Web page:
Sun. Dec 4th, 2022

“Friends,” one of the defining sitcoms of the 1990s and early 2000s, became one of the most popular shows of the streaming era, with fans going through withdrawals—and searching for DVDs—when the series left


Its arrival on HBO Max was intended to coincide with a highly anticipated reunion. But, like so much else, it was delayed by the pandemic. On Thursday, fans finally get the reunion they’ve been waiting for, when “Friends: The Reunion” hits HBO Max.

New Release: ‘Cruella’




“Cruella,” the origin story for one of Disney’s most iconic and flamboyant villains, hits theaters and Disney+ (with a $30 upcharge) on Friday. The film is a PG-13 look at how victim became villain—how Estella, an orphan with a penchant for fashion, became Cruella de Vil. It stars Emma Stone in the title role, Emma Thompson as the eminent fashion designer Baroness von Hellman, and Joel Fry and Paul Walter Hauser as de Vil’s associates: Jasper and Horace.

Mr. Hauser says director Craig Gillespie pitched him his idea for “Cruella” over a “filthy little Hollywood lunch” just before the actor flew to Asia to make Spike Lee’s “Da 5 Bloods.” Mr. Hauser, who worked with Mr. Gillespie on “I, Tonya,” says he was taken by the way the director talked about the movie “with the same severity and thoughtfulness that one would talk about directing a movie like ‘All the President’s Men.’”

“With Craig, if he’s on board, he’s on board, and it’s not him pandering to a youthful audience and saying, ‘Well, it’s just a fun little Disney movie,’” Mr. Hauser says. “Craig really was talking about it like this important opus that had all these brilliant elements.”

New Release: ‘Plan B’


When Joshua Levy was a 16-year-old in Plano, Texas, he put up posters in the high school drama department looking for a woman to appear in a feature film he was making. Prathi Srinivasan, an India-born classmate, answered the call and got the role. The two say they bonded over the fact that they didn’t look like everyone else—Mr. Levy is gay and of both Chinese and Jewish descent—and wanted to be somewhere else. They’ve been friends and writing partners ever since.

The pair’s first feature film, “Plan B,” which premieres Friday on Hulu, is partially inspired by their own teenage years. The coming-of-age film is about Sunny (Kuhoo Verma) and Lupe (Victoria Moroles), a pair of teenage girls in middle America who don’t look like everyone else and want to be anywhere else. Sunny is in need of a morning-after pill. When a local pharmacist turns her down, they head for the nearest Planned Parenthood, which is a road trip away.

Mr. Levy and Ms. Srinivasan say their writing process typically starts with one of them crying on the floor, recounting one of the more horrifying, scarring experiences of their lives. Then they write jokes about it, wrap a story about it, and turn it into a script.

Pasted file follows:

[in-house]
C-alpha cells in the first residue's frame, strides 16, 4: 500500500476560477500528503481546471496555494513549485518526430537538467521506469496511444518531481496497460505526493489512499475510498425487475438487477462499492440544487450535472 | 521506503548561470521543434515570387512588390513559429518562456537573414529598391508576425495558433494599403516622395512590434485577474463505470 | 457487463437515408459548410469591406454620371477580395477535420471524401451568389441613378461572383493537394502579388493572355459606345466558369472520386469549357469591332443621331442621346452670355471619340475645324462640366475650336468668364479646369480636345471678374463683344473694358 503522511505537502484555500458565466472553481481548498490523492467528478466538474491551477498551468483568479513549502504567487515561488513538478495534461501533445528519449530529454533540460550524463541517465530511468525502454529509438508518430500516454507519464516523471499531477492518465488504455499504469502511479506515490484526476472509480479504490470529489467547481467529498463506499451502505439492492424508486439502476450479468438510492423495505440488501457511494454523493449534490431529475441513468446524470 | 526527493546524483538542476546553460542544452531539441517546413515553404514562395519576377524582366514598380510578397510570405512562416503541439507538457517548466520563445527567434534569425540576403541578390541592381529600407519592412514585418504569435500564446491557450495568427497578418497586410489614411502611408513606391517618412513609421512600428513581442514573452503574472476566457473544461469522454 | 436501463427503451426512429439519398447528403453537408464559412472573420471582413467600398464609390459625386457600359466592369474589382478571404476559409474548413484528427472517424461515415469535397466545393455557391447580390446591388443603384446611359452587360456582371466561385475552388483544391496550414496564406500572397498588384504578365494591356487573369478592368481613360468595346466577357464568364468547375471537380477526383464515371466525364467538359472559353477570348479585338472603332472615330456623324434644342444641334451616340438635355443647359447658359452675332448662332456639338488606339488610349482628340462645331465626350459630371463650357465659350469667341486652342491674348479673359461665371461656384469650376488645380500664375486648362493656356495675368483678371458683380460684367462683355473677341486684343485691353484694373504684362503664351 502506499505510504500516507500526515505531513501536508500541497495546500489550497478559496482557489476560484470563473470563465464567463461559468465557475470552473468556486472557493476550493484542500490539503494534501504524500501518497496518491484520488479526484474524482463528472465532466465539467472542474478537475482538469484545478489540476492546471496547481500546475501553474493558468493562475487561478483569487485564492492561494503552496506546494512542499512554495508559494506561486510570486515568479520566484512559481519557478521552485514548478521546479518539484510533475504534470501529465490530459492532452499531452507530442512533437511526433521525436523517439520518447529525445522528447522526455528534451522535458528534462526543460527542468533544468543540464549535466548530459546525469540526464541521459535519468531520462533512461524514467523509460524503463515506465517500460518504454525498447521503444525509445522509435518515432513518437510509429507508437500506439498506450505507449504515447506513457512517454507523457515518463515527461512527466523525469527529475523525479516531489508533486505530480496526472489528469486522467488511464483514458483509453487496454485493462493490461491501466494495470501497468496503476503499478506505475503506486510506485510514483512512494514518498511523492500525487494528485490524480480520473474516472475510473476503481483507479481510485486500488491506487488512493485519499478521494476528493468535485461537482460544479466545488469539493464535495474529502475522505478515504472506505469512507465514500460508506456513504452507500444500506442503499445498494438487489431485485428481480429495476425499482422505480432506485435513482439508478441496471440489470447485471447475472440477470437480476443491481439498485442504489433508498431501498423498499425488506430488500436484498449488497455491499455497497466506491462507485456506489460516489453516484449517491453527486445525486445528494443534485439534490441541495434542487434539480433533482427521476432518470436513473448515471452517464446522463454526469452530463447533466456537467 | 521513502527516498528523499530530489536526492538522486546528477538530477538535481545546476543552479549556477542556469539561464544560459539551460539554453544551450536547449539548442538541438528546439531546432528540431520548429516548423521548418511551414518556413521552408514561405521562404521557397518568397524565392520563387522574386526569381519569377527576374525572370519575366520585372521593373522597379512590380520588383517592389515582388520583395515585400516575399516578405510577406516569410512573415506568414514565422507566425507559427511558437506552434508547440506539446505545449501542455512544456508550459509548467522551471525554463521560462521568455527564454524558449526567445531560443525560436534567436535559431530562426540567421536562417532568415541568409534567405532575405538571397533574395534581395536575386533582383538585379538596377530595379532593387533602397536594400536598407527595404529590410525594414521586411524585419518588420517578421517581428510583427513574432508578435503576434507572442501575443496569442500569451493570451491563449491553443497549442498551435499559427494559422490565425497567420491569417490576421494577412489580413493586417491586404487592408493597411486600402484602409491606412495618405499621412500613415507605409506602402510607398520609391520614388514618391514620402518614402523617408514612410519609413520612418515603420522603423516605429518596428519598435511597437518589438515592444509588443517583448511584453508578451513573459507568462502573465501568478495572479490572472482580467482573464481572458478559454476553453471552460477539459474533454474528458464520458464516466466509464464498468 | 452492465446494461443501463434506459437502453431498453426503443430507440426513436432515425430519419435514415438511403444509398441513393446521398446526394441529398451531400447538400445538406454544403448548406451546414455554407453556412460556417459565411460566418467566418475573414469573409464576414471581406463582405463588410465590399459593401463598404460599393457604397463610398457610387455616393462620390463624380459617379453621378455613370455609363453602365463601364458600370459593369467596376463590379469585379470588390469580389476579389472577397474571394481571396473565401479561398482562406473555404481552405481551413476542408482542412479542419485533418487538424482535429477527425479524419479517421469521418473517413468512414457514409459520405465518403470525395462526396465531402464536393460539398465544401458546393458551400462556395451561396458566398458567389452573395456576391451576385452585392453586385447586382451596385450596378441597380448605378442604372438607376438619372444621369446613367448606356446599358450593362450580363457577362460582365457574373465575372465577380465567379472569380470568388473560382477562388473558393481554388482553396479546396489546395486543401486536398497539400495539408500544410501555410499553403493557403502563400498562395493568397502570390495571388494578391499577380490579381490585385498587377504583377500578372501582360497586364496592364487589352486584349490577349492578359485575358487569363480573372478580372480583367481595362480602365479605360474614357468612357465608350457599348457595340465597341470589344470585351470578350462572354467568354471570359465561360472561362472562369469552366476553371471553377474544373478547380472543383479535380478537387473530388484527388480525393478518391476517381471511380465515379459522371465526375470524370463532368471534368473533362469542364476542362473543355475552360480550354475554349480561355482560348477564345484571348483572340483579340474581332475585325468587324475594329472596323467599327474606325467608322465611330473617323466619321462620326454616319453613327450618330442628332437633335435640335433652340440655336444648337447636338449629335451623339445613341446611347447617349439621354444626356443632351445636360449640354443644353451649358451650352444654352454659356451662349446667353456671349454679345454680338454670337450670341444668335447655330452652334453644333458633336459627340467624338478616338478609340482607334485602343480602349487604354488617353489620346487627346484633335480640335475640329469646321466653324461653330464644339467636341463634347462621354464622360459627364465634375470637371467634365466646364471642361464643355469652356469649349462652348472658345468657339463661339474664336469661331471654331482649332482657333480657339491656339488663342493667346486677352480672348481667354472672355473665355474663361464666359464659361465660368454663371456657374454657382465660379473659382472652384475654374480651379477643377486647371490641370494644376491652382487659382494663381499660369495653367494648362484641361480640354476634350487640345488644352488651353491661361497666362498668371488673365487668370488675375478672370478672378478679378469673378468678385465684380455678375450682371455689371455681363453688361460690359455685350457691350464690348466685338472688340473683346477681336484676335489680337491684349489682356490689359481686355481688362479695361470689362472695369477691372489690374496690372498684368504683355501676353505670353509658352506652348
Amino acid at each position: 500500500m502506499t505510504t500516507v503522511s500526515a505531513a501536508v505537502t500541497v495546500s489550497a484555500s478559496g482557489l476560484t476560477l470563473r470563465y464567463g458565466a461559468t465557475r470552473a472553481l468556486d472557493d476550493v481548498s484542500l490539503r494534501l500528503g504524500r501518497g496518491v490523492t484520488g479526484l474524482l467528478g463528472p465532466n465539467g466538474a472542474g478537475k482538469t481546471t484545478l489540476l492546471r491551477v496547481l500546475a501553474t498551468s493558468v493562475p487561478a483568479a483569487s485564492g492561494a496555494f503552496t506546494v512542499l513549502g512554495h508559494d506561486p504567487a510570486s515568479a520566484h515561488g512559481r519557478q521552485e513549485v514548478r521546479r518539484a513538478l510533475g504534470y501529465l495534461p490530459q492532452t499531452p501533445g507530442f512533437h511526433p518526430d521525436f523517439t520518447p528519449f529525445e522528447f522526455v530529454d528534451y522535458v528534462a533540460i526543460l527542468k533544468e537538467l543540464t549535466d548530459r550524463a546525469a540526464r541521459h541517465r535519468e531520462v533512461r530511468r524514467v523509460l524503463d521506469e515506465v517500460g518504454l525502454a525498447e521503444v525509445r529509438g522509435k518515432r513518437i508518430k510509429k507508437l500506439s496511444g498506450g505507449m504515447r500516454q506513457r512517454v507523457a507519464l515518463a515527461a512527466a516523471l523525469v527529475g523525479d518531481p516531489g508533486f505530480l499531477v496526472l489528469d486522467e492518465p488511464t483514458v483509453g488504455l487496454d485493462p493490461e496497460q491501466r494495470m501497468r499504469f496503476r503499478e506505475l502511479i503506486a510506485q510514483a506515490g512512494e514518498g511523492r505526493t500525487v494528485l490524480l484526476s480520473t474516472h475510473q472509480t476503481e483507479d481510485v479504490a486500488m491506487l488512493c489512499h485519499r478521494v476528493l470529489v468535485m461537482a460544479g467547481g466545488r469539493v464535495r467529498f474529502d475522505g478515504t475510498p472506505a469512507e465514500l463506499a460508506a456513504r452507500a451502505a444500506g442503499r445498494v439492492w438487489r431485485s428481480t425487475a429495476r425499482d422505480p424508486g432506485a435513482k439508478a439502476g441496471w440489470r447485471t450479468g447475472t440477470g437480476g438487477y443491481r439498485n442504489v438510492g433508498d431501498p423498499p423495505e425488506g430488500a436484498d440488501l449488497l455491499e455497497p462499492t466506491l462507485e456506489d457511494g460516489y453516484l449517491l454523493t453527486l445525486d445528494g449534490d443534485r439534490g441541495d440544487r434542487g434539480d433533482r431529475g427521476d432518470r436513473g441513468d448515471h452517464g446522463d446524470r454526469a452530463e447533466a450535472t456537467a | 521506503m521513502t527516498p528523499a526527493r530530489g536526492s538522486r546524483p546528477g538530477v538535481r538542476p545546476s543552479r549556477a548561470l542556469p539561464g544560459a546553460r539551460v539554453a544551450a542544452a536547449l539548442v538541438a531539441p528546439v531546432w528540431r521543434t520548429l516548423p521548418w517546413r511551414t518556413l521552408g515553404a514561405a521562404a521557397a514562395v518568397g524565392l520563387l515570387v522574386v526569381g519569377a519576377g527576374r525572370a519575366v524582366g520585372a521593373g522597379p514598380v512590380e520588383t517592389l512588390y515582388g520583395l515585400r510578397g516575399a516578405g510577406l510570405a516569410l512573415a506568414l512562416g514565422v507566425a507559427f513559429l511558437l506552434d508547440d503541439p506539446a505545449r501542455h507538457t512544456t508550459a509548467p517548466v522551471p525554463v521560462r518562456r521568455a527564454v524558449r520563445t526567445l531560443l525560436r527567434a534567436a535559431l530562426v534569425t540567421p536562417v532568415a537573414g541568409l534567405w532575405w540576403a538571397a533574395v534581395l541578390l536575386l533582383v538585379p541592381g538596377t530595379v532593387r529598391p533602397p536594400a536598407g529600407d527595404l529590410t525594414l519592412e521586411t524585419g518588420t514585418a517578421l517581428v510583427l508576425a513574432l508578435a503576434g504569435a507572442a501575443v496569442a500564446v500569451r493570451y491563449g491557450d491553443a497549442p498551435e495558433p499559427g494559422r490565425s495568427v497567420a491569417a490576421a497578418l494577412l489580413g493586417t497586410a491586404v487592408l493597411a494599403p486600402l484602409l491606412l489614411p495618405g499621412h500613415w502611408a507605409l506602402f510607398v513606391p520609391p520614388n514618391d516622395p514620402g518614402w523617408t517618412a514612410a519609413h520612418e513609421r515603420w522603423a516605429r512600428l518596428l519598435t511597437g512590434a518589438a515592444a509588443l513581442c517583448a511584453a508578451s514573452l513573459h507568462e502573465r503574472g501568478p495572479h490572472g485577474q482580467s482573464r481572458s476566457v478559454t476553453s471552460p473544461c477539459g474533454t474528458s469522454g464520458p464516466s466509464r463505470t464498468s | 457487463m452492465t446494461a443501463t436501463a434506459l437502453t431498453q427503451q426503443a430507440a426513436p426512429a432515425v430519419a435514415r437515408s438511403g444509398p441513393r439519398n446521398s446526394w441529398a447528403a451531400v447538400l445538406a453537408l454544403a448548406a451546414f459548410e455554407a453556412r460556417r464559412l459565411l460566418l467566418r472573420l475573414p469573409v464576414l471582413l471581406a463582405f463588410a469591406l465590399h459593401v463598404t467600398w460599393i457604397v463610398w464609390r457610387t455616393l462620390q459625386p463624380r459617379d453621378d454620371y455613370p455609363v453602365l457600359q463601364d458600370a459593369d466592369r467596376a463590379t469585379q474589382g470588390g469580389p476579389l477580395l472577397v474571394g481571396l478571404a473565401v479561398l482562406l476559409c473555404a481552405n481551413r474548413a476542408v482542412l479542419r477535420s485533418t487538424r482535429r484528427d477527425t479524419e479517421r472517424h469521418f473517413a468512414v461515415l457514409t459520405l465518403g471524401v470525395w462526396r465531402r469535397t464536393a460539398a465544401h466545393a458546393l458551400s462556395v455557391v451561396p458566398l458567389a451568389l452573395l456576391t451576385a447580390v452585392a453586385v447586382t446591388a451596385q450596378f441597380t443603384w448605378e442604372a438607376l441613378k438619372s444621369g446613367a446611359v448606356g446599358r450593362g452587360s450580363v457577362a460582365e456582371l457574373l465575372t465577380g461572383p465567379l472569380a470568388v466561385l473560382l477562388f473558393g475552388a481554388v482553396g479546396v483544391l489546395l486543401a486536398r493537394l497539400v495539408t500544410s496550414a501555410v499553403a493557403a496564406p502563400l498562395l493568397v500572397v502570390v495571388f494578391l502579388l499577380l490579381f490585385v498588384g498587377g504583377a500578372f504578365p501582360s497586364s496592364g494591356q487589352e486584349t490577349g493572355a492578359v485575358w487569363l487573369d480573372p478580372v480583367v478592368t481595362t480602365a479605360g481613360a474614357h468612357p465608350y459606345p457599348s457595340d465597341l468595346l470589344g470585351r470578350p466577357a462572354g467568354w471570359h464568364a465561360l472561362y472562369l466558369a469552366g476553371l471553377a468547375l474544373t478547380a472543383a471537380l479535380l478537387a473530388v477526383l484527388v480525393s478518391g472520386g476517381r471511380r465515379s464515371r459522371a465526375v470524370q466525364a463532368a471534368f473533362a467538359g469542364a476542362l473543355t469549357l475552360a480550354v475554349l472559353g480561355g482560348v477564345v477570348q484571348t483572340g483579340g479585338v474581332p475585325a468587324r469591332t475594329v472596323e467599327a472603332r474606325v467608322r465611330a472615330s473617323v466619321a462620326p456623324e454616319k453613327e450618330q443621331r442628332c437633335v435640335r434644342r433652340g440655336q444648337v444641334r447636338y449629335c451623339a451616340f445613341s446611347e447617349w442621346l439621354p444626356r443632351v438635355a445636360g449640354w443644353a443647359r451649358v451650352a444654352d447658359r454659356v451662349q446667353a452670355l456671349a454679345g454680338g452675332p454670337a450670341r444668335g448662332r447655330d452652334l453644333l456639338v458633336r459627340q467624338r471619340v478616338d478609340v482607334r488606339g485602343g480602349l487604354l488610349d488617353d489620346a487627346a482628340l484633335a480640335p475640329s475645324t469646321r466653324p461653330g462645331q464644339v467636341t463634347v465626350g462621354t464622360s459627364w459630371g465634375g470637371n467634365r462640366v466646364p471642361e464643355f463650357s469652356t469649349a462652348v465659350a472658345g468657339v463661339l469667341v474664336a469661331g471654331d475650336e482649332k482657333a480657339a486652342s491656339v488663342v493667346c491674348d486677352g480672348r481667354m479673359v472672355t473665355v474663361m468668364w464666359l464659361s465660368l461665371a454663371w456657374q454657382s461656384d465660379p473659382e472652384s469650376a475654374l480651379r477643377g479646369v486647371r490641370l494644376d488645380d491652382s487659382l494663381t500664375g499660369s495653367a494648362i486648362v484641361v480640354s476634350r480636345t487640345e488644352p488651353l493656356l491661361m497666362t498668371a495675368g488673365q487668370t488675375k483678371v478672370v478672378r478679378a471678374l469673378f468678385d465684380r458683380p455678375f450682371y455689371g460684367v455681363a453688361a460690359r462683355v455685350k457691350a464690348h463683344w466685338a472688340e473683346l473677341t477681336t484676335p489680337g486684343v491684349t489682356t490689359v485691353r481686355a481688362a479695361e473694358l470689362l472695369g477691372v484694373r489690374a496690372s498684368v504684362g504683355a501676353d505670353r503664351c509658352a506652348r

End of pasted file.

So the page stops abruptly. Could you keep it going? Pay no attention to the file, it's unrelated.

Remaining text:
“We like to write laughter through tears,” says Mr. Levy. “I think it’s how we process the world that we’ve lived in.”

New Release: ‘Tulsa,’ ‘Tulsa Burning’

(PBS, History Channel)

The Tulsa Race Massacre of 1921 became part of the pop-culture conversation in recent years thanks to fictional portrayals in a pair of celebrated HBO TV series: “Watchmen” in 2019, and “Lovecraft Country,” last year (both are streaming on HBO Max). As we approach the 100th anniversary of tragedy—May 31 and June 1—numerous titles are taking a documentary approach to the events, in which a white mob lead the destruction of the city’s Greenwood neighborhood, aka Black Wall Street.

“Tulsa: The Fire and the Forgotten,” airs Monday on PBS, and will stream at The History Channel’s “Tulsa Burning: The 1921 Race Massacre,” which airs Sunday, looks at the events and history that lead up to 1921—including the end of reconstruction and the western migration of formerly enslaved people and their descendants—as well as recent efforts in Tulsa to give the victims of the tragedy a proper burial.

“There’s so many parallels with where we are today,” says Stanley Nelson, co-director of “Tulsa Burning.” “We didn’t want to hit you over the head with it, but I don’t think you can watch the film and not start thinking about how far we’ve come and how far we haven’t come in a hundred years.”

New Release: ‘Killing Hollywood: The Cotton Club Murder’


In the scripted audio drama “Killing Hollywood: The Cotton Club Murder,” Juliette Lewis plays Lanie Jacobs, a cocaine dealer who tries to get into the film business. She teams up with Roy (Rainn Wilson), a vaudeville producer with big-screen ambitions. Together, they decide their way in is through “The Cotton Club,” a film in the works by producer Robert Evans (Christian Slater). Things do not go well.

The eight-part drama, which premieres this week on Amazon’s Audible, is based on the real-life murder of producer in Roy Radin in 1983.

Ms. Lewis broke out in films like 1989’s “National Lampoon’s Christmas Vacation” and 1991’s “Cape Fear,” not long after the 1984 release of “The Cotton Club.” She says she’s seen plenty of behind-the-camera drama in her years in Hollywood, where “all kinds” try to break into the industry.

“If you really want sordid stories, it’s behind the scenes,” she says.

Streaming Notes:

  • “Rugrats,” the beloved Nickelodeon series about a pack of adventurous babies and toddlers, returns with new animation and many of the original voices. The rebooted series premieres this week on the Paramount+ streaming service.

  • “The Kominsky Method,” the Netflix series about mortality, family and the relationship between an acting coach (Michael Douglas as Sandy Kominsky) and his agent/friend (Alan Arkin’s Norman Newlander), returns Friday for its third and final season.


Is there a show or film you think has been overlooked and is a must-see for others? Join the conversation below.

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By rahul